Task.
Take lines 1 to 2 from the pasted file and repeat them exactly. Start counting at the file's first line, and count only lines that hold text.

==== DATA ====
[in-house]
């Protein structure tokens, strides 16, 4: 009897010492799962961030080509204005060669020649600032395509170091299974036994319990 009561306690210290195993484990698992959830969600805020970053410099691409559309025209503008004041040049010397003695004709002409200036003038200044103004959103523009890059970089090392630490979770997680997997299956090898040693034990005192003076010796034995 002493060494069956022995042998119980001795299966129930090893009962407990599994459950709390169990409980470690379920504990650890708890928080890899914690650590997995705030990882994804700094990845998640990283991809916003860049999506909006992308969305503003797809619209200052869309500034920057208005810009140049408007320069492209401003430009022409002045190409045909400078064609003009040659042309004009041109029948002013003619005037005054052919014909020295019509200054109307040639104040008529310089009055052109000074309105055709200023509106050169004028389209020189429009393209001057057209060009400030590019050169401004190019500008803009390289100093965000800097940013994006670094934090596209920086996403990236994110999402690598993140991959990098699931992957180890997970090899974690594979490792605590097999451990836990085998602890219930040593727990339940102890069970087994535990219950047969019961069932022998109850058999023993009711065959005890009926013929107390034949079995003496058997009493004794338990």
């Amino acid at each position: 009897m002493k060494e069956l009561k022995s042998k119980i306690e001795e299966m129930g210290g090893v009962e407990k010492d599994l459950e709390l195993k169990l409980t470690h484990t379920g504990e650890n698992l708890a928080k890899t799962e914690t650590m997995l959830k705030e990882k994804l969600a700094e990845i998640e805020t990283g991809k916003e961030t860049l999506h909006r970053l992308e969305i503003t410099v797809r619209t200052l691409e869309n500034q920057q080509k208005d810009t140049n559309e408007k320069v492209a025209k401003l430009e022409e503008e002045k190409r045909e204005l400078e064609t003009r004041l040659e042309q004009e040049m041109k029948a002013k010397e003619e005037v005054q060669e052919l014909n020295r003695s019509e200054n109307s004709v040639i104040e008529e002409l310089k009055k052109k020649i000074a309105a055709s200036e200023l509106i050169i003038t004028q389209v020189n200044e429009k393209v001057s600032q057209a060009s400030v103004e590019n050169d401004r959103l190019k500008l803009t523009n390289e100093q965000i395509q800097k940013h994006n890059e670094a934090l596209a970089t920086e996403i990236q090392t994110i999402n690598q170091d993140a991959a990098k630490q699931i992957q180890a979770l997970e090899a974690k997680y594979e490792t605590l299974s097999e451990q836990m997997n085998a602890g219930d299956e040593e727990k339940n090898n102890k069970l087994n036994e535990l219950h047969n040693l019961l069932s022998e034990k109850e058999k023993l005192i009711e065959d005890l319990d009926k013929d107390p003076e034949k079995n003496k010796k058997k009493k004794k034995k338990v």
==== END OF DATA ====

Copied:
[in-house]
């Protein structure tokens, strides 16, 4: 009897010492799962961030080509204005060669020649600032395509170091299974036994319990 009561306690210290195993484990698992959830969600805020970053410099691409559309025209503008004041040049010397003695004709002409200036003038200044103004959103523009890059970089090392630490979770997680997997299956090898040693034990005192003076010796034995 002493060494069956022995042998119980001795299966129930090893009962407990599994459950709390169990409980470690379920504990650890708890928080890899914690650590997995705030990882994804700094990845998640990283991809916003860049999506909006992308969305503003797809619209200052869309500034920057208005810009140049408007320069492209401003430009022409002045190409045909400078064609003009040659042309004009041109029948002013003619005037005054052919014909020295019509200054109307040639104040008529310089009055052109000074309105055709200023509106050169004028389209020189429009393209001057057209060009400030590019050169401004190019500008803009390289100093965000800097940013994006670094934090596209920086996403990236994110999402690598993140991959990098699931992957180890997970090899974690594979490792605590097999451990836990085998602890219930040593727990339940102890069970087994535990219950047969019961069932022998109850058999023993009711065959005890009926013929107390034949079995003496058997009493004794338990």